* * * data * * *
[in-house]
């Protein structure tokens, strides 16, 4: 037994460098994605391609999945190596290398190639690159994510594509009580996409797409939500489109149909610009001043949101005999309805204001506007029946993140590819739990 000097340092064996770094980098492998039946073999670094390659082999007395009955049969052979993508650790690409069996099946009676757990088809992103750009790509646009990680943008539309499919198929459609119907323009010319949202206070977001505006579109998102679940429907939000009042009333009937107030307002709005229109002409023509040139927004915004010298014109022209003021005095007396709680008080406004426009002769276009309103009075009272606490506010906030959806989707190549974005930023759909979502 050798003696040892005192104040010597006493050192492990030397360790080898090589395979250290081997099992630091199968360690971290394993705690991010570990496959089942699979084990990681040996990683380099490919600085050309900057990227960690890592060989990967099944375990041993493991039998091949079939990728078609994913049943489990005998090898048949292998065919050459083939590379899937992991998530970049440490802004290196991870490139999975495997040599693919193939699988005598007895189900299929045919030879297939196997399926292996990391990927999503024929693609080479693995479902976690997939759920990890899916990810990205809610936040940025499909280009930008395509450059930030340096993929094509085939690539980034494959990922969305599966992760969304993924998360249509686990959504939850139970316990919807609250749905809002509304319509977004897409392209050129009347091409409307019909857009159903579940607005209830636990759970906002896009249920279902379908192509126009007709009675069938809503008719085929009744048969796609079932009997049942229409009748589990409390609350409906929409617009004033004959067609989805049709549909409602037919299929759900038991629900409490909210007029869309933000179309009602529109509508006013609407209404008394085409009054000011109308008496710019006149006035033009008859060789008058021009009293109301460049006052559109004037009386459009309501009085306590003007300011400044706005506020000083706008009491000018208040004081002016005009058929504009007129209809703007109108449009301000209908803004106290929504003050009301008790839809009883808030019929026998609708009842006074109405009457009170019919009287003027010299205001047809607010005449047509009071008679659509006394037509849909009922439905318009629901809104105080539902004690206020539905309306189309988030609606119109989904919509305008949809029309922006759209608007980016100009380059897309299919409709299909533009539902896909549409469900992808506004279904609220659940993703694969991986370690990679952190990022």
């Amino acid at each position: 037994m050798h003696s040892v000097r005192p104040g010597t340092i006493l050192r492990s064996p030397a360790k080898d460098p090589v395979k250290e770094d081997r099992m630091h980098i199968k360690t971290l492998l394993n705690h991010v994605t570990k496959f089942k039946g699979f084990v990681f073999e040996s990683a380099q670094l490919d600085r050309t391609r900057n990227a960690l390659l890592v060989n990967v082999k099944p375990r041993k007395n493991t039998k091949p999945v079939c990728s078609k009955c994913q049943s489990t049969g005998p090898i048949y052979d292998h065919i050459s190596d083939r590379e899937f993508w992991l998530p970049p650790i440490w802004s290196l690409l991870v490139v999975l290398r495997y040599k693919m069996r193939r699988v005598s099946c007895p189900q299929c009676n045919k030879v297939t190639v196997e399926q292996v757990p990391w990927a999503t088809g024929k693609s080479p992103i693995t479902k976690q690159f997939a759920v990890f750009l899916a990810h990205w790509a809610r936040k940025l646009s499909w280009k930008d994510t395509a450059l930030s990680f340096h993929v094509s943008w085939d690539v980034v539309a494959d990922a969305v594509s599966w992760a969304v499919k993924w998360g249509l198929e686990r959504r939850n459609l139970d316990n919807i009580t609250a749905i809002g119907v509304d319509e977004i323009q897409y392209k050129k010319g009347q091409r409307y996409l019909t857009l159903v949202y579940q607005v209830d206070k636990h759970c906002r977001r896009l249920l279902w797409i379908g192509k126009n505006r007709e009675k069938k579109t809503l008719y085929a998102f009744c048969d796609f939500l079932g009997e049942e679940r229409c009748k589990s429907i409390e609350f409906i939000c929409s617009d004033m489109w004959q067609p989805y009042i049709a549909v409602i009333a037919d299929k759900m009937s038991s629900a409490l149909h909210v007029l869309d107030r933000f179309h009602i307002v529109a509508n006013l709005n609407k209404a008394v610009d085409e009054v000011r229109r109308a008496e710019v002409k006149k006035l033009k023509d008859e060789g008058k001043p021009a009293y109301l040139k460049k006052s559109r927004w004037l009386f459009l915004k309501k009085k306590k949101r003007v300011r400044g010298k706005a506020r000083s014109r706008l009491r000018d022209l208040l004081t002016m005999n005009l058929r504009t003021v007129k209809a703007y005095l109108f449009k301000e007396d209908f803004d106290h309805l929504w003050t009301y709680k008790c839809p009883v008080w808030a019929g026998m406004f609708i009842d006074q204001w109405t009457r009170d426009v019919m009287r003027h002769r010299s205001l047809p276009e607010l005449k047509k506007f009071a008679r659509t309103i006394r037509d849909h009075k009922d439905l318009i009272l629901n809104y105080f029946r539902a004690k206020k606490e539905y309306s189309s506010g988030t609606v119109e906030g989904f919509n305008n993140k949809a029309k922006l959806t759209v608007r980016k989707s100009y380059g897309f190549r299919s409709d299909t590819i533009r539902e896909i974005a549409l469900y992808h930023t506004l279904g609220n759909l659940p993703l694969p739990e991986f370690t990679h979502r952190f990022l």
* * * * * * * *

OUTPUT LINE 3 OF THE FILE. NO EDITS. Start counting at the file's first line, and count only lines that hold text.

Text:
């Amino acid at each position: 037994m050798h003696s040892v000097r005192p104040g010597t340092i006493l050192r492990s064996p030397a360790k080898d460098p090589v395979k250290e770094d081997r099992m630091h980098i199968k360690t971290l492998l394993n705690h991010v994605t570990k496959f089942k039946g699979f084990v990681f073999e040996s990683a380099q670094l490919d600085r050309t391609r900057n990227a960690l390659l890592v060989n990967v082999k099944p375990r041993k007395n493991t039998k091949p999945v079939c990728s078609k009955c994913q049943s489990t049969g005998p090898i048949y052979d292998h065919i050459s190596d083939r590379e899937f993508w992991l998530p970049p650790i440490w802004s290196l690409l991870v490139v999975l290398r495997y040599k693919m069996r193939r699988v005598s099946c007895p189900q299929c009676n045919k030879v297939t190639v196997e399926q292996v757990p990391w990927a999503t088809g024929k693609s080479p992103i693995t479902k976690q690159f997939a759920v990890f750009l899916a990810h990205w790509a809610r936040k940025l646009s499909w280009k930008d994510t395509a450059l930030s990680f340096h993929v094509s943008w085939d690539v980034v539309a494959d990922a969305v594509s599966w992760a969304v499919k993924w998360g249509l198929e686990r959504r939850n459609l139970d316990n919807i009580t609250a749905i809002g119907v509304d319509e977004i323009q897409y392209k050129k010319g009347q091409r409307y996409l019909t857009l159903v949202y579940q607005v209830d206070k636990h759970c906002r977001r896009l249920l279902w797409i379908g192509k126009n505006r007709e009675k069938k579109t809503l008719y085929a998102f009744c048969d796609f939500l079932g009997e049942e679940r229409c009748k589990s429907i409390e609350f409906i939000c929409s617009d004033m489109w004959q067609p989805y009042i049709a549909v409602i009333a037919d299929k759900m009937s038991s629900a409490l149909h909210v007029l869309d107030r933000f179309h009602i307002v529109a509508n006013l709005n609407k209404a008394v610009d085409e009054v000011r229109r109308a008496e710019v002409k006149k006035l033009k023509d008859e060789g008058k001043p021009a009293y109301l040139k460049k006052s559109r927004w004037l009386f459009l915004k309501k009085k306590k949101r003007v300011r400044g010298k706005a506020r000083s014109r706008l009491r000018d022209l208040l004081t002016m005999n005009l058929r504009t003021v007129k209809a703007y005095l109108f449009k301000e007396d209908f803004d106290h309805l929504w003050t009301y709680k008790c839809p009883v008080w808030a019929g026998m406004f609708i009842d006074q204001w109405t009457r009170d426009v019919m009287r003027h002769r010299s205001l047809p276009e607010l005449k047509k506007f009071a008679r659509t309103i006394r037509d849909h009075k009922d439905l318009i009272l629901n809104y105080f029946r539902a004690k206020k606490e539905y309306s189309s506010g988030t609606v119109e906030g989904f919509n305008n993140k949809a029309k922006l959806t759209v608007r980016k989707s100009y380059g897309f190549r299919s409709d299909t590819i533009r539902e896909i974005a549409l469900y992808h930023t506004l279904g609220n759909l659940p993703l694969p739990e991986f370690t990679h979502r952190f990022l």